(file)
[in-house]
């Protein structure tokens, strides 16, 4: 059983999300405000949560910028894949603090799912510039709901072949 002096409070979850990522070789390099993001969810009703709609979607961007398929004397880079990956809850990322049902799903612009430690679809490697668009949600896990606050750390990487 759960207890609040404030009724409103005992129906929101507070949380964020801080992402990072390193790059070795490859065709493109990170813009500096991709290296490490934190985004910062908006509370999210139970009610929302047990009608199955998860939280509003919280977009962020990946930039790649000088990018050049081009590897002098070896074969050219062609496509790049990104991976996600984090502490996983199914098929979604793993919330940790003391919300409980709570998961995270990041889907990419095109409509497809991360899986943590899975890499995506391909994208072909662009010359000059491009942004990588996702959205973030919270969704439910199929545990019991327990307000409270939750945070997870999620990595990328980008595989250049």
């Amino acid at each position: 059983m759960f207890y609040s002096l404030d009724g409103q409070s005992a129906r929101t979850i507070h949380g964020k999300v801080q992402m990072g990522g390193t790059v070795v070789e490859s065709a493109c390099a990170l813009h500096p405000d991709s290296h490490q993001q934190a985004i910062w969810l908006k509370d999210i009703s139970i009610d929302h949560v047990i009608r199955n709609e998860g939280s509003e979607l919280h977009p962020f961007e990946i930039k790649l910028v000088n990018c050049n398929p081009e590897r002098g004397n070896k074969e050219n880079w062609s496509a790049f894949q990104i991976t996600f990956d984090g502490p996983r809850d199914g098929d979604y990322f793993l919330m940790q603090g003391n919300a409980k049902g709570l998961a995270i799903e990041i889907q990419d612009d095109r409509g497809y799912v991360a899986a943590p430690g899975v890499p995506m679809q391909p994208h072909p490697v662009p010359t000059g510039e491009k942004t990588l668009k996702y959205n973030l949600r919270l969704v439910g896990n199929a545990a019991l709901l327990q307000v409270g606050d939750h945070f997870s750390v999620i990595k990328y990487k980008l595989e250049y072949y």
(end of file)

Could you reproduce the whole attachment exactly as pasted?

[in-house]
């Protein structure tokens, strides 16, 4: 059983999300405000949560910028894949603090799912510039709901072949 002096409070979850990522070789390099993001969810009703709609979607961007398929004397880079990956809850990322049902799903612009430690679809490697668009949600896990606050750390990487 759960207890609040404030009724409103005992129906929101507070949380964020801080992402990072390193790059070795490859065709493109990170813009500096991709290296490490934190985004910062908006509370999210139970009610929302047990009608199955998860939280509003919280977009962020990946930039790649000088990018050049081009590897002098070896074969050219062609496509790049990104991976996600984090502490996983199914098929979604793993919330940790003391919300409980709570998961995270990041889907990419095109409509497809991360899986943590899975890499995506391909994208072909662009010359000059491009942004990588996702959205973030919270969704439910199929545990019991327990307000409270939750945070997870999620990595990328980008595989250049």
């Amino acid at each position: 059983m759960f207890y609040s002096l404030d009724g409103q409070s005992a129906r929101t979850i507070h949380g964020k999300v801080q992402m990072g990522g390193t790059v070795v070789e490859s065709a493109c390099a990170l813009h500096p405000d991709s290296h490490q993001q934190a985004i910062w969810l908006k509370d999210i009703s139970i009610d929302h949560v047990i009608r199955n709609e998860g939280s509003e979607l919280h977009p962020f961007e990946i930039k790649l910028v000088n990018c050049n398929p081009e590897r002098g004397n070896k074969e050219n880079w062609s496509a790049f894949q990104i991976t996600f990956d984090g502490p996983r809850d199914g098929d979604y990322f793993l919330m940790q603090g003391n919300a409980k049902g709570l998961a995270i799903e990041i889907q990419d612009d095109r409509g497809y799912v991360a899986a943590p430690g899975v890499p995506m679809q391909p994208h072909p490697v662009p010359t000059g510039e491009k942004t990588l668009k996702y959205n973030l949600r919270l969704v439910g896990n199929a545990a019991l709901l327990q307000v409270g606050d939750h945070f997870s750390v999620i990595k990328y990487k980008l595989e250049y072949y």